In the end, I wrote my way out of the block, by starting a new project, writing the first 12,000 words of The Daedalus Soul; since then I’ve built this story to 50,000 words.  Eventually, I was able to go back and take the first draft of Other Than to 80,000 words and a conclusion.

Postscript

Sometime later I discovered that another name for writers’ block is the thirty-thousand [word] doldrums.  My grateful thanks to Emma Darwin and her excellent blog site This Itch of Writing.  As always, Emma provides wise advice and a useful perspective, from which the aspiring writer can see a way ahead.  Thanks, Emma!    Emma Darwin, patron saint of struggling writers

Emma Darwin

I am now returning to Other Than in order to complete it (note to self: must learn to FINISH a novel).

Review – The Artisan Heart

The Artisan Heart

Hayden Luschcombe is a brilliant paediatrician living in Adelaide with his wife Bernadette, an ambitious event planner. His life consists of soul-wrenching days at the hospital and tedious evenings attending the lavish parties organized by Bernadette.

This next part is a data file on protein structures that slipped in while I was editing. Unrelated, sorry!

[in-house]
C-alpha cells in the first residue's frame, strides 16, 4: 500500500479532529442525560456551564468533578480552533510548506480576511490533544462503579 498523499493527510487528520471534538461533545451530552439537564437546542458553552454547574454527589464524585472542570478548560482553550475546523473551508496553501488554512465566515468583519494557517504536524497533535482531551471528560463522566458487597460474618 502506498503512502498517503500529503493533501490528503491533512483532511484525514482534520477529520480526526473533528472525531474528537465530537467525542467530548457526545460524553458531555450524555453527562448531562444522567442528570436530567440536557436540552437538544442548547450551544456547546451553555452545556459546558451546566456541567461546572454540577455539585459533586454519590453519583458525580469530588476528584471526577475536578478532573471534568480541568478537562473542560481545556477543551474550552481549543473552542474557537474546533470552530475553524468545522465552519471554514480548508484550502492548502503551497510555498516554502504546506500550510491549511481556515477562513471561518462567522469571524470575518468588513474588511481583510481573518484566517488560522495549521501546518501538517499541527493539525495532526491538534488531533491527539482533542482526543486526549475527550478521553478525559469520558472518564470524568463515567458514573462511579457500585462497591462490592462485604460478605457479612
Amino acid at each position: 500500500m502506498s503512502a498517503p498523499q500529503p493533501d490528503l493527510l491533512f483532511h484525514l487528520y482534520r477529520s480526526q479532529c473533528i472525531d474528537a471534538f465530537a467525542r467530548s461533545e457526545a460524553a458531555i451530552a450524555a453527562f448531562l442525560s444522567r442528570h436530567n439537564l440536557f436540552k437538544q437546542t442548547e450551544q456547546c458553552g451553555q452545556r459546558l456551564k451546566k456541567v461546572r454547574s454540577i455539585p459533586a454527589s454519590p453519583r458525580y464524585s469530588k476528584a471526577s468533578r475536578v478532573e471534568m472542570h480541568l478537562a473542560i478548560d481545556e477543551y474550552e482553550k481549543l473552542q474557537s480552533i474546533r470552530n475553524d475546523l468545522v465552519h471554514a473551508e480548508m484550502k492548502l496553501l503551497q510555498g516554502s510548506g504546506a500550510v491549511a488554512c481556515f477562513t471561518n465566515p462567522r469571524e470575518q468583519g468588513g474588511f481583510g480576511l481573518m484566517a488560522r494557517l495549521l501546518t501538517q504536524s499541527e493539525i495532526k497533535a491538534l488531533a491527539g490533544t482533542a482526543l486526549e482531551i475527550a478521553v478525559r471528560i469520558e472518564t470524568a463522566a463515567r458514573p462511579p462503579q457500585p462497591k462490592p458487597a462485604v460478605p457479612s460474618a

When an act of betrayal coincides with a traumatic confrontation, Hayden flees Adelaide, his life in ruins. His destination is Walhalla, nestled in Australia’s southern mountains, where he finds his childhood home falling apart. With nothing to return to, he stays, and begins to pick up the pieces of his life by fixing up the house his parents left behind.
A chance encounter with a precocious and deaf young girl introduces Hayden to Isabelle Sampi, a struggling artisan baker. While single-handedly raising her daughter, Genevieve, and trying to resurrect a bakery, Isabelle has no time for matters of the heart. Yet the presence of the handsome doctor challenges her resolve. Likewise, Hayden, protective of his own fractured heart, finds something in Isabelle that awakens dormant feelings of his own.
As their attraction grows, and the past threatens their chance at happiness, both Hayden and Isabelle will have to confront long-buried truths if they are ever to embrace a future.

I have just finished reading ‘The Artisan Heart’ by Dean Mayes.  It’s a contemporary romance set mostly in the country Victoria town of Walhalla.  It is Dean’s fourth novel.  I should reveal that I’ve met Dean at Adelaide writers’ events, in various pubs, and he is a thoroughly nice guy!  (On this blog I have briefly reviewed his previous novel, ‘The Recipient’, which is a thriller with subtle supernatural elements.)

I was very pleased to be able to get a signed advanced copy (not a freebie, by the way), even though romance is not a genre that I would normally read.